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Homemade Sweet Treats, Honeycomb Candy

My mom only made this candy a few times for our family but I always loved it. I had a friend who made this candy a few times too and she called it sponge candy and used to dip it in chocolate.

I modified a recipe I found so it would have a more honey flavor, instead of a sugar flavor. I used some Wildflower Berry Raw Honey that I purchased from Azure Standard and it turned out delicious.

Honeycomb Candy

At first, I thought this recipe was going to be time-consuming and a little difficult since I had never actually made it myself before. I had only watched it being made. But to my pleasant surprise, it was quite easy. The hardest part was to just let it be and boil until it reached the correct temperature.

Yummy Honeycomb Candy

At first, the mixture will be a little grainy from the sugar, until it dissolves. I just stirred it occasionally until the mixture came to a boil.

Honeycomb Candy at First

Then once the honey mixture was boiling I adding the candy thermometer and let it be. I put the spoon in the sink so I wouldn’t be tempted to stir. ๐Ÿ™‚ The mixture will get clear and a little darker in color.

Honeycomb Candy Changes Texture

Once the candy thermometer reached 300 degrees I removed the pan of honey goodness from the heat and whisked in the baking soda. Make sure you have the mixture in a good-sized pan as it really bubbles up at this stage.

Honeycomb Candy on Sheet

Then pour onto a greased or Silpat lined cookie sheet. Don’t spread the mixture just pour it out. You want the bubbles to get trapped inside the candy to make the honeycomb effect.

Honeycomb Candy

I let the candy cool for about 30-40 minutes and then broke it up into serving sized pieces. It has a great strong honey flavor. Yum!

Honeycomb Candy

Honeycomb Candy

Cook Time 40 minutes
Total Time 40 minutes
Servings 60
Author Shelly


  • 1 3/4 cup Sugar
  • 1/3 cup Honey
  • 1/4 cup Water
  • 1 tablespoon Baking Soda


  • Mix the sugar, honey, and water in a medium-sized pan. You want a big enough pan for the mixture to expand once the baking soda is added so don't use a small pan.
  • Heat on medium high heat, stirring occasionally until mixture begins to boil.
  • Once the honey mixture is boiling, clip on the candy thermometer and reduce the heat to just keep it boiling. I cooked mine on medium heat. Boil until the candy reaches 300 degrees.
  • Once the mixture is at 300 degrees, remove from heat and whisk in the baking soda. Be careful as the mixture will bubble and expand. Mix the baking soda in well.
  • Pour the mixture into a greased or Silpat lined cookie sheet. Don't spread the mixture.
  • Let the candy cool until firm.
  • Once the candy is cool and firm, break into serving sized pieces and store in an airtight container.
  • Enjoy!


This candy would also be great dipped in or drizzled with chocolate or vanilla melted baking chips. Because doesn’t chocolate make everything better? ๐Ÿ™‚


See more posts in this series on the ย 31 Days of Homemade Sweet Treats page.


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18 thoughts on “Homemade Sweet Treats, Honeycomb Candy”

  1. When I was a kid we always called this sponge candy It’s great dipped in chocolate too. Once you dip it allow it to harden and it’s fantastic.

    1. Jill, It is great with chocolate. My friends always dips the sponge candy she makes in chocolate. You are right it is fantastic with chocolate. The batch I made only lasted a few days without chocolate, but next time I’m going to dip it in chocolate. Because everything is better dipped in chocolate. ๐Ÿ™‚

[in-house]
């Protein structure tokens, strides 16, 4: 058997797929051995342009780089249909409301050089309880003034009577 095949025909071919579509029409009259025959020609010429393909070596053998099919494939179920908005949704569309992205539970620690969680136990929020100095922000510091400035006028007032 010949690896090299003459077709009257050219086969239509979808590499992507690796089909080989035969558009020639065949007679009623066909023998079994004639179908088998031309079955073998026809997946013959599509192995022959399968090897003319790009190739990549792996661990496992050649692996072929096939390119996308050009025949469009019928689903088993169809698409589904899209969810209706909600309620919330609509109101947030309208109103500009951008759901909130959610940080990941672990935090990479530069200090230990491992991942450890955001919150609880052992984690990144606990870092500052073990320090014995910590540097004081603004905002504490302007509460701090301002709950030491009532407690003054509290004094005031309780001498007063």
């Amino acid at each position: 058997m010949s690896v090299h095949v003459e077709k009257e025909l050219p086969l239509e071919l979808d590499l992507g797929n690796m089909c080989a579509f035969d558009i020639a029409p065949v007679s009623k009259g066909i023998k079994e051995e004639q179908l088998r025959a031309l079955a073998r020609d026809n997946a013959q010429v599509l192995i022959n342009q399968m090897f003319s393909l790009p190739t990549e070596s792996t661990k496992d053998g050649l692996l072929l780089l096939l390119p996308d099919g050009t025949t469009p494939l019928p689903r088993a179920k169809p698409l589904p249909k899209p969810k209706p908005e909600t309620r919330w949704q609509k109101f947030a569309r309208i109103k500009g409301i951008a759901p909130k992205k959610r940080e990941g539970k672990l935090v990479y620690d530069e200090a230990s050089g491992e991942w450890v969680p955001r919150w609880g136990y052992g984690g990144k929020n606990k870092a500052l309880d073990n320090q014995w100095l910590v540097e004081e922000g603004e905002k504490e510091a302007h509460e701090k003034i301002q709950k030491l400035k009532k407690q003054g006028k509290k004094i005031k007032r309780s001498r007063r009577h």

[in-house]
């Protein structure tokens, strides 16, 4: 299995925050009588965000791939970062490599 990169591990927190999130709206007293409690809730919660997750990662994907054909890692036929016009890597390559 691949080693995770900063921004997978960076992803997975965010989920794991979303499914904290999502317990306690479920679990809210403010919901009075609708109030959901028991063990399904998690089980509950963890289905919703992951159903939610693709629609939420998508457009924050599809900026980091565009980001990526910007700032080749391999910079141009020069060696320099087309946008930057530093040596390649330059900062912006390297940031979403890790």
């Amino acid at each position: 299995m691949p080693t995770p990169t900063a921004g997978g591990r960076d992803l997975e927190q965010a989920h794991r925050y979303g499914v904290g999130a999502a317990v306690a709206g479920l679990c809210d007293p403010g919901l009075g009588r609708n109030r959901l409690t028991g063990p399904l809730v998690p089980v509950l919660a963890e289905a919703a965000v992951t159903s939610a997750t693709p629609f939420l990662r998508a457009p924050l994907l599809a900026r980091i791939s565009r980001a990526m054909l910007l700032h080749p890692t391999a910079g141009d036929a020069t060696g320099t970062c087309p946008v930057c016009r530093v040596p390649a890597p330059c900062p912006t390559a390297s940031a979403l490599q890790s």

2. This is similar to the base for my husbands homemade peanut brittle. Yummy goodness. They honey in this recipe replaces the corn syrup in his.

  3. I wondered if you can put some chopped cashews in it to make it like a cashew crunch I had one time made by the Amish. And would you add the cashews with the soda or pour the candy over them on the cookie sheet? The first time I made it, I burned it. Yuck! Going to try again though.

    1. Lisa, if you are using raw cashews you can add them in a little early and cook them with the candy. But if you are using roasted cashews I would either stir them in at the end with the soda or put them on the cookie sheet and cover them with the candy. I think it would work best to mix them in right before adding the soda or with the soda.

      1. Looked delicious and seemed simple enough but I did indeed burn it. Will def give another try though. Any useful tips would be appreciated as Iโ€™m not experienced in candy making.

        1. Margie, I’m sorry to hear your candy burned. Here’s a few tips for you…

          Once you get to the stage to leave the ingredients to cook in the pot until you reach 300 degrees you might have to adjust your burner down a bit to keep the thermometer climbing but no so high to let the mixture burn. I use medium high setting on my stove but maybe you need to set yours to medium if medium high let it burn.

          Be sure to watch your candy thermometer, once it hits 300 degrees take it off the heat. I know I once burnt a batch and it turned out my candy thermometer went bad and wasn’t registering correctly. That could also be the problem here. You might trying buying a new thermometer, it may have been reading too low and that’s why the candy burnt. I’ve had it happen to me before.

          I hope that helps.

    1. It could be it didn’t quite get to 300 degrees. I know one of my candy thermometers wasn’t reading accurately and I hadn’t tested it and it affected the candy.

      Also, this candy can draw moisture really fast and will become sticky. Was it crisp at first and then turned sticky or was it sticky from the start?

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